Iraqi Prime Minister Nouri al-Maliki meets with President Obama in the Oval Office. (Mandel Ngan/AFP/Getty Images)

Iraq has had an uneven two years since the United States formally withdrew its last combat troops in December 2011, a process that President Obama began in 2009. Iraqi Prime Minister Nouri al-Maliki, who's held the job since 2006, is in Washington this week seeking U.S. support for efforts to curb his country's worsening terrorist violence.

To get a sense of how Iraq has been doing, I talked to Kirk H. Sowell, an Amman-based analyst who edits the e-mail newsletter Inside Iraqi Politics and runs the consulting firm Uticensis Risk Services. I asked Sowell to grade Iraq's performance in six areas. Here's his report card, with brief explanations for each grade. The marks are pretty low, with a grade point average of about 1.1, a weak D+.

Democracy and political development: C

"There are certainly things that are not democratic about the system," Sowell said, though he noted that elections are competitive. "It's just hard for small parties to compete, and the security environment can be intimidating in Shi'a areas because of the militia threat." He points out that Maliki's ruling party lost seats in the most recent election, which does lend some credibility to the system.

Sowell concluded of the country's progress toward democracy, "It's not gone backwards, but it's not really advanced."

Sectarian issues: B

Sectarianism has long been a huge problem in Iraq. Saddam Hussein's government privileged the country's Sunni minority and oppressed the majority Shiites; during the worst years of the war, many Shiite militias exacted revenge against Sunni civilians.

Sectarian killing is still a problem, but Sowell gives the country a B -- the highest mark he offered on any area -- as "a trajectory grade." He explains that although Shiites still dominate the country's powerful security agencies, "there's an increasing amount of decentralization" away from the Shiite-dominated Baghdad government, so that provincial governments have more autonomy. "This country went through a sectarian civil war just five or six years ago," he noted. "Think about where the American South was six years after 1865" when the Civil War ended.

Human rights: D

The country's legal system has "no transparency," Sowell said, and is marked by indications of corruption and incompetence. He said a particularly severe problem is the tens of thousands of Iraqis in prison, including "a high percentage who have never been tried."

"I don't think there's any reason to be real confident of a fair trial or getting any trial at all," he said. "There's no transparency for anyone."

Economy: F

Iraq's economy has actually been growing in recent years, driven by rising oil prices, but Sowell warned that the country is not investing the money wisely or building an economy that could absorb a drop in oil prices. "This is not sustainable economic growth," he warned. "The banking sector is not very effective."

"There are all these ministries that can't complete projects," such as roads and hospitals, he said. "They just can't get it done, they're so messed up from a bureaucratic standpoint."

The country is providing jobs for people, but by using oil revenue to hire them to government positions that don't actually help the economy. "Basically, they have a huge number of [government] personnel. It's not sustainable. The economy has improved over the last few years, but it's 100 percent because of oil prices, nothing else."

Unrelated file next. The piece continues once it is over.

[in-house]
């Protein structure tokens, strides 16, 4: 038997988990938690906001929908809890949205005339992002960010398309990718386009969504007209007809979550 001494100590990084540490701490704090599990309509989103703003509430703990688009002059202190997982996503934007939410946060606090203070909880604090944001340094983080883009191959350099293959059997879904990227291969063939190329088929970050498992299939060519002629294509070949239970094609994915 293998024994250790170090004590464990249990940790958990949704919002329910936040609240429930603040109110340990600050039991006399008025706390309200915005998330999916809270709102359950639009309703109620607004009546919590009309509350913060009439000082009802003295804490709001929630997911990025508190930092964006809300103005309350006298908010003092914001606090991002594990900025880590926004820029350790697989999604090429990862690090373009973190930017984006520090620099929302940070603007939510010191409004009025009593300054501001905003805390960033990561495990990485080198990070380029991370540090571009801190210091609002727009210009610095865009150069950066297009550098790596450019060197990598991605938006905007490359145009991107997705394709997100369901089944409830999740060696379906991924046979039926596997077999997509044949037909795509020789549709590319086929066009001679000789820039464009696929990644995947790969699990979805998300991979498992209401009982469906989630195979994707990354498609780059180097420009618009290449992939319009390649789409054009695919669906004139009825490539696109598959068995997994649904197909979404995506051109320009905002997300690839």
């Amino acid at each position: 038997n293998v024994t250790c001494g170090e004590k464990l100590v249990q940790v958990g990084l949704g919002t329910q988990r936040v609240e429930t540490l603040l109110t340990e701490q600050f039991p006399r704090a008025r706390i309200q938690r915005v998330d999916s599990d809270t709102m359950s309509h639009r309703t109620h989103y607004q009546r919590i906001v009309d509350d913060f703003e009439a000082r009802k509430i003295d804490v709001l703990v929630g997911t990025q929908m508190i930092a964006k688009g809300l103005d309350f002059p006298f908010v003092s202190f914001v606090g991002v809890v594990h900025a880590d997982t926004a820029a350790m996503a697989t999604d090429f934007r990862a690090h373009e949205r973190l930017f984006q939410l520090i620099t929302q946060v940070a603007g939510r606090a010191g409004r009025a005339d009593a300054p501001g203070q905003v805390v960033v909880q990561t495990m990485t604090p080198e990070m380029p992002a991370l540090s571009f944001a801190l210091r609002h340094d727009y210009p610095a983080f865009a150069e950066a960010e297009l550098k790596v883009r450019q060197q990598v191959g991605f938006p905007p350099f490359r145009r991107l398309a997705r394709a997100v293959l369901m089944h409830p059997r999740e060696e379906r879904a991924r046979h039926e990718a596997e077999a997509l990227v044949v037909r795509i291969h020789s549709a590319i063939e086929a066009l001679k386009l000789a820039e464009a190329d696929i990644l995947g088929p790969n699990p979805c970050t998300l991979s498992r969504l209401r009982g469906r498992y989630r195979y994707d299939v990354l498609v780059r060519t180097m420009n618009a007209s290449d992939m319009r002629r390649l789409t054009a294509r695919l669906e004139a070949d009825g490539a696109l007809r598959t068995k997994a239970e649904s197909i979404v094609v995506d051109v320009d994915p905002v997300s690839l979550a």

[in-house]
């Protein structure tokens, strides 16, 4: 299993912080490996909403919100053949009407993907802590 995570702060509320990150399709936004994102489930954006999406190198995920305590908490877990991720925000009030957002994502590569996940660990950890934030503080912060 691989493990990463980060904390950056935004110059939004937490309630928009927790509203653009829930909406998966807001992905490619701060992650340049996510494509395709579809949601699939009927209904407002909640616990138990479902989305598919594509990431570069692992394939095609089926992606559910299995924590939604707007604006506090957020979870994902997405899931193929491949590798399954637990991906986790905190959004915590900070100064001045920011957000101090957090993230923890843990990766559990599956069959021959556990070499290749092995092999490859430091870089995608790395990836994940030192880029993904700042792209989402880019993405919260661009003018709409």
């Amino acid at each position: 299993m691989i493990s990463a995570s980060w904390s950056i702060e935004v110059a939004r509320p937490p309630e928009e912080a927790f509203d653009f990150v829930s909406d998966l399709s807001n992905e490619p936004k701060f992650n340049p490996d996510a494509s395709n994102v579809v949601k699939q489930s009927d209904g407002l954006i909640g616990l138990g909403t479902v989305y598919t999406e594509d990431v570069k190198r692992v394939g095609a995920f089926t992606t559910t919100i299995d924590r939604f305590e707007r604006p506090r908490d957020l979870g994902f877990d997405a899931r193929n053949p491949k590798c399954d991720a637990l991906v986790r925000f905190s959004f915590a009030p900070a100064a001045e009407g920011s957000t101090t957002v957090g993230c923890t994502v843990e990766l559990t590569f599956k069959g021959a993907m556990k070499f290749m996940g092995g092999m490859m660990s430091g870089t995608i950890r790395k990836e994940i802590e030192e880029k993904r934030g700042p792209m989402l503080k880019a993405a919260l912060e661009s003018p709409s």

Security: F

The death toll from terrorist attacks in Iraq has been rising rapidly over the past year, which Sowell did not hesitate to lay at the government's feet. "No hesitation," he said of his F grade. "There are so many examples one could give" for how Iraq is failing to protect its citizens. "They're completely on the defensive in the Western desert against ISIS [the Islamic State of Iraq and Syria, a Sunni terrorist group]. They had 500 al-Qaeda members escape from al-Ghraib."

Again, Sowell cited corruption and governmental incompetence as the causes. "Systemically, there are several things. Maliki's appointments are really bad," he said, noting repeated high-level failures. "There doesn't appear to be any kind of accountability system." Allegations are widespread, he said, of officers bribing their way into high-level positions and then using the security apparatus to extort bribes from civilians.

Maliki's government does have certain "material needs" if it is to deal better with internal threats, Sowell acknowledged, such as attack helicopters and intelligence, which the prime minister is currently seeking from the United States. "But I would say that's about 20 percent of it; the other 80 percent is just complete and total incompetence."

Regional foreign policy: C-

Sowell gave Baghdad positive marks for substantially reconciling with Kuwait, which Hussein's Iraq had invaded two decades earlier. Iraq settled a Hussein-era reparations claim from Kuwait; Kuwait in turn helped to finally lift, in June, Chapter VII U.N. sanctions that had been in place since 1991.

However, Iraq has played a complicated role in the conflict in neighboring Syria. "They're not neutral at all," he said, pointing out that Baghdad had granted Iran use of Iraqi airspace to fly regular arms and aid shipments to Syria in support of leader Bashar al-Assad.

Maliki's primary foreign policy goal, Sowell explained, is to promote Iraqi sovereignty. That's not been easy sitting right next to Iran, which has significant influence in Iraqi politics and society. "The thing is, he is allowing Iranian-backed proxies to operate in Iraq," he said. "But he may feel that he doesn't have a choice, that he needs their support or at a minimum their not-opposition."